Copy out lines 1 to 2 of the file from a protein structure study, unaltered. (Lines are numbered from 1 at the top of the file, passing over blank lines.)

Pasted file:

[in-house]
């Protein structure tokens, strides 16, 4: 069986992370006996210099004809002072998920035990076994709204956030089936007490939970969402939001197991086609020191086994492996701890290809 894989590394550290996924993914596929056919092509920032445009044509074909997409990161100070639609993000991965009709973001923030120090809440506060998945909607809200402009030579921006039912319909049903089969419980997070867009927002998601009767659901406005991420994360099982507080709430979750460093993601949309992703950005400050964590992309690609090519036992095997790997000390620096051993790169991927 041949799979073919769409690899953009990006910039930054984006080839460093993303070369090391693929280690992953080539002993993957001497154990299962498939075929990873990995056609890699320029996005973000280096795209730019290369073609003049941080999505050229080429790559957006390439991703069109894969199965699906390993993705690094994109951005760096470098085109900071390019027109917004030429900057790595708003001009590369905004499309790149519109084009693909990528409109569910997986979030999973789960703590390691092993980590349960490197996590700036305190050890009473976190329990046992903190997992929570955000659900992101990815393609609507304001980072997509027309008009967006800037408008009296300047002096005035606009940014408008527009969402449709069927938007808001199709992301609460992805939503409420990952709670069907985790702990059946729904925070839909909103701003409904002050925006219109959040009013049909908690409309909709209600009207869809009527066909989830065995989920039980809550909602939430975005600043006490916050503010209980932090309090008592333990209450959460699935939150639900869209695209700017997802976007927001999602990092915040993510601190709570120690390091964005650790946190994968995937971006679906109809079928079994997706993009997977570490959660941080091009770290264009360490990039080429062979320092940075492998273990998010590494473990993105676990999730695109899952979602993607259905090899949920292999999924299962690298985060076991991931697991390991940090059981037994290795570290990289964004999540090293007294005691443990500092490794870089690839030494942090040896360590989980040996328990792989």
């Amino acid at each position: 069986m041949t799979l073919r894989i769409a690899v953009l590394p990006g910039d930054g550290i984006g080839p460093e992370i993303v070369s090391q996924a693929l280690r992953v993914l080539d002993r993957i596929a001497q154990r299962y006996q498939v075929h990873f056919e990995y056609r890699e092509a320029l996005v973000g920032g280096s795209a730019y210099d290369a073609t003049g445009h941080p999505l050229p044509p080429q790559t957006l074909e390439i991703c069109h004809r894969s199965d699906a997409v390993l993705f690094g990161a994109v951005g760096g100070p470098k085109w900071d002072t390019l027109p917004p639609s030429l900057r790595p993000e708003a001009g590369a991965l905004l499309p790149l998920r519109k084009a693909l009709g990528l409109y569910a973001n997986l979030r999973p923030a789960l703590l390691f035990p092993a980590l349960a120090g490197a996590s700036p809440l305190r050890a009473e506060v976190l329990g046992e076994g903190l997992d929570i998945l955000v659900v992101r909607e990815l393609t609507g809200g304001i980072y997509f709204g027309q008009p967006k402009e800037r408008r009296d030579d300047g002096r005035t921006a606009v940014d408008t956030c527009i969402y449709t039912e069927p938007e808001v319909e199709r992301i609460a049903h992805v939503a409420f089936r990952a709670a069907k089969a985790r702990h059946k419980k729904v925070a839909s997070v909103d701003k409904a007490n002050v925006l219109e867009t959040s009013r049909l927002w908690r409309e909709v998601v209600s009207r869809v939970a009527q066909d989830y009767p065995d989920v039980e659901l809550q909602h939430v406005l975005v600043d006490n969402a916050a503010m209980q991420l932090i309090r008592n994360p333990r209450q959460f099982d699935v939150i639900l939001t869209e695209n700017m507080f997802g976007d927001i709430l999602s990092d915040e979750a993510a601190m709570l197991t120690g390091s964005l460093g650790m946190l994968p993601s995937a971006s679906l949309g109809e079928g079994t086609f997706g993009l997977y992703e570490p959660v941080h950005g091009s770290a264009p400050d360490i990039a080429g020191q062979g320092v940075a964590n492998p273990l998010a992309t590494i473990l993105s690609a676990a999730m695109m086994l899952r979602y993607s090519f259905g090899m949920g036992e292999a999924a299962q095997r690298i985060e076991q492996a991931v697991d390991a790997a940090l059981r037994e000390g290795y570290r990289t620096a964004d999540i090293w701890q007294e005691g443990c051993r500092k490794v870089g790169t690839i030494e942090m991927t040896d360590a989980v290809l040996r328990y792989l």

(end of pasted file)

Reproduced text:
[in-house]
């Protein structure tokens, strides 16, 4: 069986992370006996210099004809002072998920035990076994709204956030089936007490939970969402939001197991086609020191086994492996701890290809 894989590394550290996924993914596929056919092509920032445009044509074909997409990161100070639609993000991965009709973001923030120090809440506060998945909607809200402009030579921006039912319909049903089969419980997070867009927002998601009767659901406005991420994360099982507080709430979750460093993601949309992703950005400050964590992309690609090519036992095997790997000390620096051993790169991927 041949799979073919769409690899953009990006910039930054984006080839460093993303070369090391693929280690992953080539002993993957001497154990299962498939075929990873990995056609890699320029996005973000280096795209730019290369073609003049941080999505050229080429790559957006390439991703069109894969199965699906390993993705690094994109951005760096470098085109900071390019027109917004030429900057790595708003001009590369905004499309790149519109084009693909990528409109569910997986979030999973789960703590390691092993980590349960490197996590700036305190050890009473976190329990046992903190997992929570955000659900992101990815393609609507304001980072997509027309008009967006800037408008009296300047002096005035606009940014408008527009969402449709069927938007808001199709992301609460992805939503409420990952709670069907985790702990059946729904925070839909909103701003409904002050925006219109959040009013049909908690409309909709209600009207869809009527066909989830065995989920039980809550909602939430975005600043006490916050503010209980932090309090008592333990209450959460699935939150639900869209695209700017997802976007927001999602990092915040993510601190709570120690390091964005650790946190994968995937971006679906109809079928079994997706993009997977570490959660941080091009770290264009360490990039080429062979320092940075492998273990998010590494473990993105676990999730695109899952979602993607259905090899949920292999999924299962690298985060076991991931697991390991940090059981037994290795570290990289964004999540090293007294005691443990500092490794870089690839030494942090040896360590989980040996328990792989």